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10 Virus Carriers

  iStockphoto/Thinkstock (2) Parke John/Visual
  iStockphoto/Thinkstock (2) Parke John/Visual

MOSQUITO

Carrier of West Nile Virus When fall arrives and temperatures decrease, the mosquito population consequently declines. However, migration season is shortly after, and as birds and mosquitos travel, they bring the virus with them. There are currently 110 species of infected birds, and the number of mosquito species who can transmit the virus has jumped from one to eight.

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  iStockphoto/Thinkstock (2) Parke John/Visual
  iStockphoto/Thinkstock (2) Parke John/Visual

Carrier of Hantavirus Hantavirus Pulmonary Syndrome (HPS) is a deadly disease from rodents. Humans can contract the disease upon coming into contact with infected rodents or their urine and droppings. Although prevalence varies temporally and geographically, on average approximately 10 percent of deer mice tested throughout the range of species show evidence of infection.

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  iStockphoto/Thinkstock (2) Parke John/Visual
  iStockphoto/Thinkstock (2) Parke John/Visual

Carrier of Salmonella Eggs have been the most common food source linked to SE (Salmonella serotype Enteritidis) infections. Most types of salmonella live in the intestinal tracts of animals and birds and can be transferred to humans' food directly or indirectly through feces. Today, SE can silently infect the ovaries of healthy appearing hens before the shells are formed.

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  iStockphoto/Thinkstock (2) Parke John/Visual
  iStockphoto/Thinkstock (2) Parke John/Visual

Carrier of Rabies Rabies is a preventable viral disease of mammals most often transmitted through the bite of a rabid animal. The overwhelming majority of rabies cases reported to the Centers for Disease Control and Prevention (CDC) each year occur in wild animals like raccoons, skunks, bats and foxes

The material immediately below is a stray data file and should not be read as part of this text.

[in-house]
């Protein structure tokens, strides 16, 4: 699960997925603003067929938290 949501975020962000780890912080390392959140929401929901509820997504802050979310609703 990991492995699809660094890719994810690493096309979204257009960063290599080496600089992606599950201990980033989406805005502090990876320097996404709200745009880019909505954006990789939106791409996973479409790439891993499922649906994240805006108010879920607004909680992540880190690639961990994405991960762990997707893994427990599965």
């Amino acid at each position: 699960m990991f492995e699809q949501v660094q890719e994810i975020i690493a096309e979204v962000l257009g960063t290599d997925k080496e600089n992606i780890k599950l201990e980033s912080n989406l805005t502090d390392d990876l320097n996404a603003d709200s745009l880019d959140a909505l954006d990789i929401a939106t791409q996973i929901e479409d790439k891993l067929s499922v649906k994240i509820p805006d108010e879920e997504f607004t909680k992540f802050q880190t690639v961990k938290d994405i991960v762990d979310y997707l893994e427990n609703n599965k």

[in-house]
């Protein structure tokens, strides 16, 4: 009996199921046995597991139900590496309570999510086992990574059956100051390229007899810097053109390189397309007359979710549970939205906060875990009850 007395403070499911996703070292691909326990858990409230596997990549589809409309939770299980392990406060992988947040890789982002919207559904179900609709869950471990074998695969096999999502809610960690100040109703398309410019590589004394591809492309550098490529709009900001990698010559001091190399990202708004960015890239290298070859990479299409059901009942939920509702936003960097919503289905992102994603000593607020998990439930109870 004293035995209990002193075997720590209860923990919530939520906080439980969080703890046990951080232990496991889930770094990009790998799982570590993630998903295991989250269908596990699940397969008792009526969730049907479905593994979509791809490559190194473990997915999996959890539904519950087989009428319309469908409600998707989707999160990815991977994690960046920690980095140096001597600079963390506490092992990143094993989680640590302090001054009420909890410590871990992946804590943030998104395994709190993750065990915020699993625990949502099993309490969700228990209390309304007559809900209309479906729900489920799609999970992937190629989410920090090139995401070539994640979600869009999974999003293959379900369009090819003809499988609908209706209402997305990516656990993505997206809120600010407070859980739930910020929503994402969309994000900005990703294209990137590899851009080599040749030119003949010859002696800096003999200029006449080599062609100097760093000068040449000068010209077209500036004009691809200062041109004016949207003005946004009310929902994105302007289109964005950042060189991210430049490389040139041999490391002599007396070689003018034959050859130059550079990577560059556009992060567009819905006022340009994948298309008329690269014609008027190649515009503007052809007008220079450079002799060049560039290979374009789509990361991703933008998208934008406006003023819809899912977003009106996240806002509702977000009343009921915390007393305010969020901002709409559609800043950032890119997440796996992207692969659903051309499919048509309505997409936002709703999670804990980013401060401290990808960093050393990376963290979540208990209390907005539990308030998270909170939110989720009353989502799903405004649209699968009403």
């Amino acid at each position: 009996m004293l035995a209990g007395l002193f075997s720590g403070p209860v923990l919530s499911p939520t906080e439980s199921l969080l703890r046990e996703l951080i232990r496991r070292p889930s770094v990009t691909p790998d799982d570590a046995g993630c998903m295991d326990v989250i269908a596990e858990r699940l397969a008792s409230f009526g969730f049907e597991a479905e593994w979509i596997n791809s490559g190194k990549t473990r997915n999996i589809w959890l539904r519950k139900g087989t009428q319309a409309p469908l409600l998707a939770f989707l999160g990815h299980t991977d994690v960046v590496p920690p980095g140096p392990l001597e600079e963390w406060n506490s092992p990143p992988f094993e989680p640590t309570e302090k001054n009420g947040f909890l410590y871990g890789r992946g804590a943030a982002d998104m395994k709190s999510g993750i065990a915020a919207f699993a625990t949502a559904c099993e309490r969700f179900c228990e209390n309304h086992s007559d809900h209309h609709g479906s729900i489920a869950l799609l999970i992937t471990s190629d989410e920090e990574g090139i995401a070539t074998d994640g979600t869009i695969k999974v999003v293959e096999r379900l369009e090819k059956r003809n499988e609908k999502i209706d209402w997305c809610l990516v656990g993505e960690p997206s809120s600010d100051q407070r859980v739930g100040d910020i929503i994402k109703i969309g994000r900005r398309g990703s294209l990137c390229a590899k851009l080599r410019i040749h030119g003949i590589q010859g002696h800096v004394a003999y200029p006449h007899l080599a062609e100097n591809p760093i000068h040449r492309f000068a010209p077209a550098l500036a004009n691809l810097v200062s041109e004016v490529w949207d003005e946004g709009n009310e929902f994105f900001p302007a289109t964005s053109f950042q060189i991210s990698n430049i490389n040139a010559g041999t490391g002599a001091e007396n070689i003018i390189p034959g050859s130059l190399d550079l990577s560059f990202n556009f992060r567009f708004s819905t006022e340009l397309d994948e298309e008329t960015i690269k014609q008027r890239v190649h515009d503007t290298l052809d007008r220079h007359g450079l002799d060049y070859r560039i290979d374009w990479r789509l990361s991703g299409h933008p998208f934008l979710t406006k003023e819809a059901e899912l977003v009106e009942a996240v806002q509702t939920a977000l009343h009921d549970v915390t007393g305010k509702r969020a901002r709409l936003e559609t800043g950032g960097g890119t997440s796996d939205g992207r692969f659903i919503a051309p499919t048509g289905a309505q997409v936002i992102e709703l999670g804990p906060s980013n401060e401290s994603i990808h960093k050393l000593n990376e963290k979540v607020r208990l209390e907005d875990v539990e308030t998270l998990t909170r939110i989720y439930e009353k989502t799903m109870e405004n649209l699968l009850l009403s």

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  iStockphoto/Thinkstock (2) Parke John/Visual
  iStockphoto/Thinkstock (2) Parke John/Visual

Carrier of Rabies More than 90 percent of all animal cases reported to the CDC now occur in wildlife; before 1960 the majority were in domestic animals. During 2001, 49 states and Puerto Rico reported 7,437 cases of rabies in nonhuman animals.

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  iStockphoto/Thinkstock (2) Parke John/Visual
  iStockphoto/Thinkstock (2) Parke John/Visual

Carrier of Rabies If treated immediately after a bite, it is possible to prevent rabies through a series of shots (a dose of rabies immune globulin and four doses of rabies vaccine). However, once the rabies virus reaches the central nervous system and symptoms begin to show, the infection is effectively untreatable and usually fatal within days.

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  iStockphoto/Thinkstock (2) Parke John/Visual
  iStockphoto/Thinkstock (2) Parke John/Visual

Carrier of Anthrax Anthrax spores can live anywhere and be dormant for centuries. Typically, when animals become infected they don't become ill. Humans can become infected by handling or inhaling spores living in products made from infected animals.

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  iStockphoto/Thinkstock (2) Parke John/Visual
  iStockphoto/Thinkstock (2) Parke John/Visual

Carrier of Anthrax Anthrax can also be spread by eating undercooked meat from infected animals or carried on the clothing of anyone who has been exposed. Infection has even been contracted from the burial site of an infected animal 70 years later.

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  iStockphoto/Thinkstock (2) Parke John/Visual
  iStockphoto/Thinkstock (2) Parke John/Visual

Carrier of Anthrax Anthrax spores can exist in the soil for decades. They can survive boiling, freezing and even suspension in alcohol. They drift gently in the wind, dormant until they find a new host (either human or animal) and they begin to multiply rapidly.

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  iStockphoto/Thinkstock (2) Parke John/Visual
  iStockphoto/Thinkstock (2) Parke John/Visual

Carrier of Anthrax Because anthrax is so lethal, it can be used as a potent biochemical weapon. It can cause damage either through casual contact through skin, which leaves distinctive black lesions — or through the more deadly way of inhalation.

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